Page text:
Phase 2 of the Marvel Cinematic Universe started a little….rough. It is not that surprising as Avengers was not only hard to follow up with solo films but also left a lot of issues within the heroes that would need to be resolved.
That brings us to the title of this article. This is the MCU Phase 2 in Review, kind of, because the first movie in the Phase takes more than a few words to review. Truly. There is A LOT to unpack.
As they did in Phase 1, Feige and company led off with the man who helmed their multiverse – in real life and on-screen. Robert Downey, Jr. reprised his role as Tony Stark in Iron Man 3. By far the weakest of all the solo Iron Man films, this third film is rife with plot holes and story issues, as it
struggles to bring a comic arc into the established world of the MCU. From inadequately representing Advanced Idea Mechanics (A.I.M.) or completely missing the mark of the Extremis virus, there was a lot that fans of the comics cringed at.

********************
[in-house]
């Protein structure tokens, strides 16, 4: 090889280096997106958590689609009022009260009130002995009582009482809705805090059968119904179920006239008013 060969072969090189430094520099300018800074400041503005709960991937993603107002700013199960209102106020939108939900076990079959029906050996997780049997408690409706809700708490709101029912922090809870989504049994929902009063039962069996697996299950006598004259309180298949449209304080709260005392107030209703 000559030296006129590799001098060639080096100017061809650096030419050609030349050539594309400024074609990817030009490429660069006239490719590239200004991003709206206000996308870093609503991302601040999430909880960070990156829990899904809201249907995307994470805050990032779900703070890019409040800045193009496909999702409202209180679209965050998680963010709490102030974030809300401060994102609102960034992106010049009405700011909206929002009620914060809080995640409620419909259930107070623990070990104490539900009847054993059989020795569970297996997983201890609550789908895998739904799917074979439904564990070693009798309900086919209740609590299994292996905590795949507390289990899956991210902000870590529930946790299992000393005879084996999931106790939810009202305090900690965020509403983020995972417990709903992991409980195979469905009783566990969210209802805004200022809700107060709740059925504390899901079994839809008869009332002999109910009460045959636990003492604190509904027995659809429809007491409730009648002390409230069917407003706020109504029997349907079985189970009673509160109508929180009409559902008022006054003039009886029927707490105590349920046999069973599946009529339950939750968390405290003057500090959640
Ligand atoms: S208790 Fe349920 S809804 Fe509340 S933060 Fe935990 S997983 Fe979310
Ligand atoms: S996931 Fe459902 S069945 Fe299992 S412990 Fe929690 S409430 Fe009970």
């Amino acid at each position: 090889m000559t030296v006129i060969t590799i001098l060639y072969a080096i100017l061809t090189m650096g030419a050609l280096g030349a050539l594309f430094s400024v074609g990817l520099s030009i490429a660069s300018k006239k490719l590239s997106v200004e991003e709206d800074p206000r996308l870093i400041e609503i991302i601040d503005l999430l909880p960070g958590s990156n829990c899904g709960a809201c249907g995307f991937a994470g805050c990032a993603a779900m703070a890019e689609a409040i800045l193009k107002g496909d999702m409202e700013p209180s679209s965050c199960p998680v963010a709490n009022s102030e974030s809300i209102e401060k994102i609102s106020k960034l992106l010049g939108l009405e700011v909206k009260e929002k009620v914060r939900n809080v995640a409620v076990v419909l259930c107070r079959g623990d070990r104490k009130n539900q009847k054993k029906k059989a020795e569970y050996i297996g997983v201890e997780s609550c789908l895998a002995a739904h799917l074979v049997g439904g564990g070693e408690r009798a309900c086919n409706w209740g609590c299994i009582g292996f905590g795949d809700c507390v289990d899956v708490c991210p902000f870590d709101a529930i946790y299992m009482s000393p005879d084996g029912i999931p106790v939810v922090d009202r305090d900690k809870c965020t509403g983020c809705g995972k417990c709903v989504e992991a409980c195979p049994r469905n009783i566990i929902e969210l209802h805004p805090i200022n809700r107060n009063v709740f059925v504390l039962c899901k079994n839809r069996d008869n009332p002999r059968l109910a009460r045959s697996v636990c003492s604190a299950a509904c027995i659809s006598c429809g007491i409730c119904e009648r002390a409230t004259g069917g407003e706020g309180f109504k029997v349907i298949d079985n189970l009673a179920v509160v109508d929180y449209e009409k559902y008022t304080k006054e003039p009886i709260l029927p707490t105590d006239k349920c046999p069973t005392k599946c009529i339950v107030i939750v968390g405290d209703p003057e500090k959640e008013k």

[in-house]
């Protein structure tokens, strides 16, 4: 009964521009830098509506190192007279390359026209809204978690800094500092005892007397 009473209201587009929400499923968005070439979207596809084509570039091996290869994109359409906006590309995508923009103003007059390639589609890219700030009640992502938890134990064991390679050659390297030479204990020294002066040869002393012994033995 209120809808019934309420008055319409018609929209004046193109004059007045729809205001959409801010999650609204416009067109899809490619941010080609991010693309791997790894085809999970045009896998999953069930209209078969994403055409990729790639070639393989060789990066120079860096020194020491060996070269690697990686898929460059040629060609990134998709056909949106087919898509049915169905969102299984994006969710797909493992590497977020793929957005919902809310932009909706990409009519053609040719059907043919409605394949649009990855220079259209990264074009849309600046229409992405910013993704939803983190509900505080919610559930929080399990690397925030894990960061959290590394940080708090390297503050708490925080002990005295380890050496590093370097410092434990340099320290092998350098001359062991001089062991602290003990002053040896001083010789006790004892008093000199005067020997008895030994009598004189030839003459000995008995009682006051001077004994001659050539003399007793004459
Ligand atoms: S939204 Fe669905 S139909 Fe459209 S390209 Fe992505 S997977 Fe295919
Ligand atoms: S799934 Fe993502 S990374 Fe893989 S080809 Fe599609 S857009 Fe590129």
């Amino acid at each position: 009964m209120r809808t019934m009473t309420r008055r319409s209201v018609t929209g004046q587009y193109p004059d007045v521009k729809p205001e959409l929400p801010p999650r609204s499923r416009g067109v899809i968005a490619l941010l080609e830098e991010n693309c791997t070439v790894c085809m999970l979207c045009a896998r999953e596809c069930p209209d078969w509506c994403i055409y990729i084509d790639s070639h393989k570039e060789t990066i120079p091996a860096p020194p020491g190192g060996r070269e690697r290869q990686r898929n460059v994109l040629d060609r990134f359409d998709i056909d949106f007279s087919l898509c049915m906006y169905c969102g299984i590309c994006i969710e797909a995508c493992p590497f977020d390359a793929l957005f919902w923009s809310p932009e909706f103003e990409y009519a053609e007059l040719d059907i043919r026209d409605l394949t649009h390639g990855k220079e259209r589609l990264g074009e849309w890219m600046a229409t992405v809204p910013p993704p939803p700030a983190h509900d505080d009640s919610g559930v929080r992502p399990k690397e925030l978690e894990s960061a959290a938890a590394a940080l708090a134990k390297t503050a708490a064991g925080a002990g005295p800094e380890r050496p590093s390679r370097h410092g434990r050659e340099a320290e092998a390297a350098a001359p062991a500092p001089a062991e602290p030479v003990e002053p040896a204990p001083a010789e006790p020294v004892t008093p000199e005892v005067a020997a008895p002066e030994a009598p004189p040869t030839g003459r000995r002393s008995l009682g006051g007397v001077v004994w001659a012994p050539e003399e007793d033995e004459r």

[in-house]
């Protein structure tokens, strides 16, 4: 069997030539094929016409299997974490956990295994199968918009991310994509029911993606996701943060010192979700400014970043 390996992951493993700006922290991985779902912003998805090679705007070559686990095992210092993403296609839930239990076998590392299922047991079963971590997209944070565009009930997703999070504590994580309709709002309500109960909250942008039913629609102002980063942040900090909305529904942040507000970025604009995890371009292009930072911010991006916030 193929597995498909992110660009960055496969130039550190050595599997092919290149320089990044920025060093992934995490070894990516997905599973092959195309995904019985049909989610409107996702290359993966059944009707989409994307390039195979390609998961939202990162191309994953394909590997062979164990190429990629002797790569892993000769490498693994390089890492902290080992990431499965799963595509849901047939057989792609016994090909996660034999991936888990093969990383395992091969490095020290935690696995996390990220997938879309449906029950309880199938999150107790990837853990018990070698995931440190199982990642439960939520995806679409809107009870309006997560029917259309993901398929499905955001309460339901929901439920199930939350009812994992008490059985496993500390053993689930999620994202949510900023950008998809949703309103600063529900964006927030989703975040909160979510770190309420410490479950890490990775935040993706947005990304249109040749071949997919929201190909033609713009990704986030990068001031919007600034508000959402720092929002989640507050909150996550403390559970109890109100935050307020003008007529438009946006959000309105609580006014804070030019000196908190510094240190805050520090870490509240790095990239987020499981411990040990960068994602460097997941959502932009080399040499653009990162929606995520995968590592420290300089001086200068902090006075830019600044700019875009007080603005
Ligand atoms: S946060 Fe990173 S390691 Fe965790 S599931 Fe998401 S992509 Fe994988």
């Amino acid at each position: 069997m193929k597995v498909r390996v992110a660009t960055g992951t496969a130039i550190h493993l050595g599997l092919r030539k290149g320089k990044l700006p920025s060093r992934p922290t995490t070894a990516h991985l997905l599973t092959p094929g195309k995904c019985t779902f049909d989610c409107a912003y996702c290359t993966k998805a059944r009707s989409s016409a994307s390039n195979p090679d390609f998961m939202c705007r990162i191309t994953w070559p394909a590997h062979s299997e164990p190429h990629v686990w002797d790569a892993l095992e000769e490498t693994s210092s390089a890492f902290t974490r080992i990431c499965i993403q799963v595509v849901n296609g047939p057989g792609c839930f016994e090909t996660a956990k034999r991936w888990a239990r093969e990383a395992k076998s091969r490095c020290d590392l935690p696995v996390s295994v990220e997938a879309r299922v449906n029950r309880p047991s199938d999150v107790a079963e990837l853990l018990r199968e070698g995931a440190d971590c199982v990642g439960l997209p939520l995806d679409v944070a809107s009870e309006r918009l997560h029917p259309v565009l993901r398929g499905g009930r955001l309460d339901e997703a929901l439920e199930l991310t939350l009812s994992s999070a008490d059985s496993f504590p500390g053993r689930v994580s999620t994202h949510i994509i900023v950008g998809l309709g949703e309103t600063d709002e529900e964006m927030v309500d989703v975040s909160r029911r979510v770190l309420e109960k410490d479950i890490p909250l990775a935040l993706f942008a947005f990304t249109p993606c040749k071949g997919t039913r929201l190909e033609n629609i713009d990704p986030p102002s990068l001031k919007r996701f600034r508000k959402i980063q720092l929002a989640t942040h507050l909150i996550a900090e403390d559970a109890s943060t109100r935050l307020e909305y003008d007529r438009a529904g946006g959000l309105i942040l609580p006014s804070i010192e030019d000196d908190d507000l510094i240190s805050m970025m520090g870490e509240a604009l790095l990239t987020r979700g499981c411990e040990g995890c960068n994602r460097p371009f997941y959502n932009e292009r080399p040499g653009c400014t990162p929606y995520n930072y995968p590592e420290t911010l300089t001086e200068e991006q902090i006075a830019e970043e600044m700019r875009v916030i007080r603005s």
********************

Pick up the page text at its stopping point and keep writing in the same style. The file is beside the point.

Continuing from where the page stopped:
The biggest miss of the movie might have been the twist Marvel pulled with the Mandarin. Understandably, the character of a Chinese warlord created in the 1960s that very much represented a very dated view of “the Orient” of the time was a hard pill for studio execs to swallow. That does not change the fact that taking the villain that many Iron Man comic fans have long thought of as their hero’s biggest and best rival and turning him into a drug-addled, British actor was not easy for pure
fans to choke down.
The movie does have some good qualities as it was exceptionally well received and a box office hit. They take everything next level in the story. It is one of the first movies where Marvel threw exposition of every little thing out of the window and focused on the action and pace more than explaining how the bad guys could control Rhodey’s suit or why Pepper had Extremis removed.
The action is bigger and better than ever. The way that Marvel had Stark deal with PTSD from the Battle of New York is fantastic and honestly is what drives the emotions that sucked so many people into this phenomenon of a franchise. We not only watch these heroes be heroes, but the MCU then lets you see Tony having real issues from almost dying. It is the Marvel theory of our heroes are all perfectly imperfect, and it drives the audience to the place where they will root for these characters anywhere and at any time.
So Iron Man 3 is a movie that inspires a lot of conflicted emotions. It set the tone for the rest of the five films in Phase 2, keeping true to the precedence set in Phase 1.